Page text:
Slightly older but a great example of how live data can be used with mapping to show how a story is developing. USA Today mapped all the results in real time – down to the county level – letting US voters (and international watchers) keep on eye on how the election was developing.

    http://www.washingtonpost.com/wp-srv/special/local/dc-recovered-guns/

     

    guns

     

    • BBC’s ‘Where can I afford to live?’

    A basic but brilliant interactive by the BBC to figure out mortgage costs and buying options in the UK. A few basic questions lead to a custom interactive map that shows where you can afford to buy a house in the UK.

    Slightly older but a great example of how live data can be used with mapping to show how a story is developing. USA Today mapped all the results in real time – down to the county level – letting US voters (and international watchers) keep on eye on how the election was developing.

    http://www.bbc.co.uk/news/business-24387237

     

    • USA Today’s 2012 US election tracker

    Slightly older but a great example of how live data can be used with mapping to show how a story is developing. USA Today mapped all the results in real time – down to the county level – letting US voters (and international watchers) keep on eye on how the election was developing.

    http://i.usatoday.net/news/graphics/elections-2012-app/index.html#map/president/counties

     

    INTERACTIVE FEATURES

    • New York Times Magazine’s ‘A Game of Shark and Minnow’

    One of the most lauded online features going, this piece by the NYT combines video, mapping, beautiful imagery and long-form prose to tell an extremely engaging story. This is likely to be the basis of online feature pieces to come.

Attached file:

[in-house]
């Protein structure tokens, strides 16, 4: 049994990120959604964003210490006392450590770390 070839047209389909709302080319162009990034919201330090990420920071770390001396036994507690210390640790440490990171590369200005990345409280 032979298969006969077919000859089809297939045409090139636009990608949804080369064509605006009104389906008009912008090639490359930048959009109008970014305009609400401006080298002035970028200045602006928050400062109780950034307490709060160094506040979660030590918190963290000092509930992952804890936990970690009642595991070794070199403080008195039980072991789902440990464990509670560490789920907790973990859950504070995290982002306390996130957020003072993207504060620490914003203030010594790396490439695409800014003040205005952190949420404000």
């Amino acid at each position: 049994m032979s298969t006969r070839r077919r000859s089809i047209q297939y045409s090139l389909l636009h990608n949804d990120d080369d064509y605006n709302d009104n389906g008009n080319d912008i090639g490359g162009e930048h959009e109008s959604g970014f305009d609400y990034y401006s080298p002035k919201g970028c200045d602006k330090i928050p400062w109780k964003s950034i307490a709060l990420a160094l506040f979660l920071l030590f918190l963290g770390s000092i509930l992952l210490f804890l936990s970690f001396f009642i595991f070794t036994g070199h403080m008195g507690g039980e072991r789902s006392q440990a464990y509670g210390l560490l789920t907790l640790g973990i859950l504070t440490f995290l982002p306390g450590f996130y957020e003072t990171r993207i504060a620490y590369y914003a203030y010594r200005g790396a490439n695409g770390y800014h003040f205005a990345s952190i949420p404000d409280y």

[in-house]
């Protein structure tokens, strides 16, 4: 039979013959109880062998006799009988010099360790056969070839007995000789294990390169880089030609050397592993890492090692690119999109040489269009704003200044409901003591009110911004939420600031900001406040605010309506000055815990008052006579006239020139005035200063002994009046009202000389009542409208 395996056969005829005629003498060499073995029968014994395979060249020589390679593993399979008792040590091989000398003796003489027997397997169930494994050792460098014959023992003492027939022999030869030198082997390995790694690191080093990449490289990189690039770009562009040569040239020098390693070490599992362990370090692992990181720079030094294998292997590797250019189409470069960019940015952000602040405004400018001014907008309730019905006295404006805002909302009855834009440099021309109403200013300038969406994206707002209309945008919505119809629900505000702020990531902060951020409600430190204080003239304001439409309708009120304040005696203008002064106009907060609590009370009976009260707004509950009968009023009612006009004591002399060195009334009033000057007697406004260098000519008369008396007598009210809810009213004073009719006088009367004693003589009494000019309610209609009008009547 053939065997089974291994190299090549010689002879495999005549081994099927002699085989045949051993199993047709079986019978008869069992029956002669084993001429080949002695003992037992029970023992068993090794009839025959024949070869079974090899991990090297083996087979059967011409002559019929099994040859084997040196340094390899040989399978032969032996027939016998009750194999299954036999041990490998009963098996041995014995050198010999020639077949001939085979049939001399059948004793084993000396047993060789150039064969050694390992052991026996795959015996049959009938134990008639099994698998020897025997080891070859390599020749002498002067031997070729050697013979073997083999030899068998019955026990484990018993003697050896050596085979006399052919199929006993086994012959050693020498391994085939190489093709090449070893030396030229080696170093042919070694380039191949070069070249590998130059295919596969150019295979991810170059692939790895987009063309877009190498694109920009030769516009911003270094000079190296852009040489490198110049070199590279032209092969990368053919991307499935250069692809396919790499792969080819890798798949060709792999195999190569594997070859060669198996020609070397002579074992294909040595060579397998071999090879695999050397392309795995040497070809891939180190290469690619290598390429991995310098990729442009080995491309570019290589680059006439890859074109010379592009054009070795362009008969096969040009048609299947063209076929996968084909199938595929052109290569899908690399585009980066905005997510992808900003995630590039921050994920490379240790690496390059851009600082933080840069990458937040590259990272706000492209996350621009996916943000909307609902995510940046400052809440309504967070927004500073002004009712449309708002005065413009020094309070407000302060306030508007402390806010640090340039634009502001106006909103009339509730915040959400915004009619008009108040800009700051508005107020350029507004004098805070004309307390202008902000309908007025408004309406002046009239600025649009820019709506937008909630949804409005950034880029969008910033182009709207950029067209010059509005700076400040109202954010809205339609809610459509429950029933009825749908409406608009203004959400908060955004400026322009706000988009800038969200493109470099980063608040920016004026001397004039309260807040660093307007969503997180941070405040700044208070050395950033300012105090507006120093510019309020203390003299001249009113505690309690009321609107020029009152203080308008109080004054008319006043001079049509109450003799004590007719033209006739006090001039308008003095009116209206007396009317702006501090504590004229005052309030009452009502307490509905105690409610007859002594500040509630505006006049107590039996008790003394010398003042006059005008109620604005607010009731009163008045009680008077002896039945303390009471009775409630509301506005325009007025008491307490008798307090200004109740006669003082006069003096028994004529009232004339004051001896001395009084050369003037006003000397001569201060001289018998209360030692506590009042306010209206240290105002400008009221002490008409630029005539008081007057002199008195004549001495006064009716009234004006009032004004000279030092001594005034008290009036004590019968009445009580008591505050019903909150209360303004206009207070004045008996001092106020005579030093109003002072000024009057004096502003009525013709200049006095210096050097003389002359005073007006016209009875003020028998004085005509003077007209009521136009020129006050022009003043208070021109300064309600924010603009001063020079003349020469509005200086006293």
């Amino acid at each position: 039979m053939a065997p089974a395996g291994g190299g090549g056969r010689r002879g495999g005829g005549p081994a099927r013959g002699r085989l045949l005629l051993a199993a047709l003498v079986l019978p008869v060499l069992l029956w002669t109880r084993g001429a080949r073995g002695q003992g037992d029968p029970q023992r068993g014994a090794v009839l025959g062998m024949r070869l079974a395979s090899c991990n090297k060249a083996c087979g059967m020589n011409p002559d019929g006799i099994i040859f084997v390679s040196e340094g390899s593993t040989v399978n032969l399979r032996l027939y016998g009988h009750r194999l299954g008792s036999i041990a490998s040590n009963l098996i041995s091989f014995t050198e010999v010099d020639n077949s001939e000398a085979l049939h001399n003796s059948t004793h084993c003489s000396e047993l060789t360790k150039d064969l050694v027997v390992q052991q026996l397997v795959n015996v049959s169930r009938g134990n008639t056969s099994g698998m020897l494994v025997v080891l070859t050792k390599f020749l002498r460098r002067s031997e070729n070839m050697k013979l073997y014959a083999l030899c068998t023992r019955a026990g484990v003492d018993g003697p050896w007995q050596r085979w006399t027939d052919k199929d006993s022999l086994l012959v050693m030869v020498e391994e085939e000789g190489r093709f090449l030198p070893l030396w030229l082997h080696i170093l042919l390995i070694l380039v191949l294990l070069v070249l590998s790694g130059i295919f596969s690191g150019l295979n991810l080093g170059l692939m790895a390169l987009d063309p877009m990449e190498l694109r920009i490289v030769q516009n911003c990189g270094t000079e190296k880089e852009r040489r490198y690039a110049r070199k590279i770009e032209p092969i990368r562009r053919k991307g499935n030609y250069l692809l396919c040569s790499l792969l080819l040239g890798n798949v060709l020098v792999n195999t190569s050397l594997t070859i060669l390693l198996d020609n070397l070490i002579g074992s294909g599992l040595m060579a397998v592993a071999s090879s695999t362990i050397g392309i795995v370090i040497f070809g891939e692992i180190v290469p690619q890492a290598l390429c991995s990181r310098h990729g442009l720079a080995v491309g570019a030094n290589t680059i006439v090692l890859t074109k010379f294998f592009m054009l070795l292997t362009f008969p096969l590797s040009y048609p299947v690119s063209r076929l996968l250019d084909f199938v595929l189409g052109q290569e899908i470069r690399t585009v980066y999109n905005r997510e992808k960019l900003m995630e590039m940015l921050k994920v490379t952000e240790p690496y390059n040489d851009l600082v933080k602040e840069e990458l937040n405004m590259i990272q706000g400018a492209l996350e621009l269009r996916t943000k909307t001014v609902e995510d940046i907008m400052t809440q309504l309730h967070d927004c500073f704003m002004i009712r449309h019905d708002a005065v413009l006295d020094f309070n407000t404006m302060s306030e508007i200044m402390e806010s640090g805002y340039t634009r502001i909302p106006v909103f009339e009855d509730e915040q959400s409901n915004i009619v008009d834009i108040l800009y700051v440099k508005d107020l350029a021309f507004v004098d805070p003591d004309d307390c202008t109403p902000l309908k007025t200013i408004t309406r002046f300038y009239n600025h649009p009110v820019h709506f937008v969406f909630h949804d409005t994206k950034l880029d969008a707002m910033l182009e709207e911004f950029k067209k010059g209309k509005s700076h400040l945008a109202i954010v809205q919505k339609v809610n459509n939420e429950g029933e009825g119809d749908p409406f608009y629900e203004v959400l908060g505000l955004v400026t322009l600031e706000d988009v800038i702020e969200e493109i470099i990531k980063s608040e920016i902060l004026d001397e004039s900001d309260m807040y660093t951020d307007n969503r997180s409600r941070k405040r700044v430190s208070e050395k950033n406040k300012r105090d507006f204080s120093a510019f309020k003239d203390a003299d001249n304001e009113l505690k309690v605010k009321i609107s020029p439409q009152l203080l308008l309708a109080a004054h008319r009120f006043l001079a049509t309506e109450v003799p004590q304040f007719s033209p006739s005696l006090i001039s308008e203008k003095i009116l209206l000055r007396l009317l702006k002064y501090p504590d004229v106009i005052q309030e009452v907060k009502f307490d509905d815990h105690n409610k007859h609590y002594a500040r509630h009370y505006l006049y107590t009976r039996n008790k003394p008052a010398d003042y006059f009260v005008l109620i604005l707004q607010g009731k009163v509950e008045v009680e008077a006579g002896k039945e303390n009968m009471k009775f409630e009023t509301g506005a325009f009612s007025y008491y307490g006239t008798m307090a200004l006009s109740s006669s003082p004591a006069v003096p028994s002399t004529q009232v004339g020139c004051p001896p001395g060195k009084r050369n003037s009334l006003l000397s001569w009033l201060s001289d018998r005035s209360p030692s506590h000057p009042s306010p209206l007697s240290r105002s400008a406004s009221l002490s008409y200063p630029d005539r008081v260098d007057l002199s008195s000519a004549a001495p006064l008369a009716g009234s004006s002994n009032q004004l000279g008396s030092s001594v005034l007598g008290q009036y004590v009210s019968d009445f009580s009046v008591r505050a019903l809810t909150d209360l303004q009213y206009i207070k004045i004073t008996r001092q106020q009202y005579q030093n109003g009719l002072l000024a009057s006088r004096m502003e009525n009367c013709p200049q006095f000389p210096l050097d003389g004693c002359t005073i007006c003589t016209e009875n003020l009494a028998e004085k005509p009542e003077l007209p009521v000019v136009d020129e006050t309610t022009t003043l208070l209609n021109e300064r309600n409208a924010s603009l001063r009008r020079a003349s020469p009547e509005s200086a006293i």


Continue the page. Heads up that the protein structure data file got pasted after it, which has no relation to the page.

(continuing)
Another brilliant example of a scrolling feature, the Guardian’s interactive feature on the NSA files and Snowden leak combines seamlessly-integrated video with infographics (static and interactive), official documents (as PDFs) and in-depth analysis.

    http://www.nytimes.com/newsgraphics/2013/10/27/south-china-sea/

     

    • The Guardian’s ‘NSA Files: Decoded

    Another brilliant example of a scrolling feature, the Guardian’s interactive feature on the NSA files and Snowden leak combines seamlessly-integrated video with infographics (static and interactive), official documents (as PDFs) and in-depth analysis.

     

    http://www.theguardian.com/world/interactive/2013/nov/01/snowden-nsa-files-surveillance-revelations-decoded

     

    • Bloomberg’s ‘How Americans Die’

    Another great entry in Bloomberg’s series of statistics-based features, ‘How Americans Die’ tells the story of how mortality rates in the US have changed over time. Basic animated graphs combined with short analysis show how amazing stories can be told through numbers.

    http://www.bloomberg.com/dataview/2014-04-17/how-americans-die.html

     

    bloomberg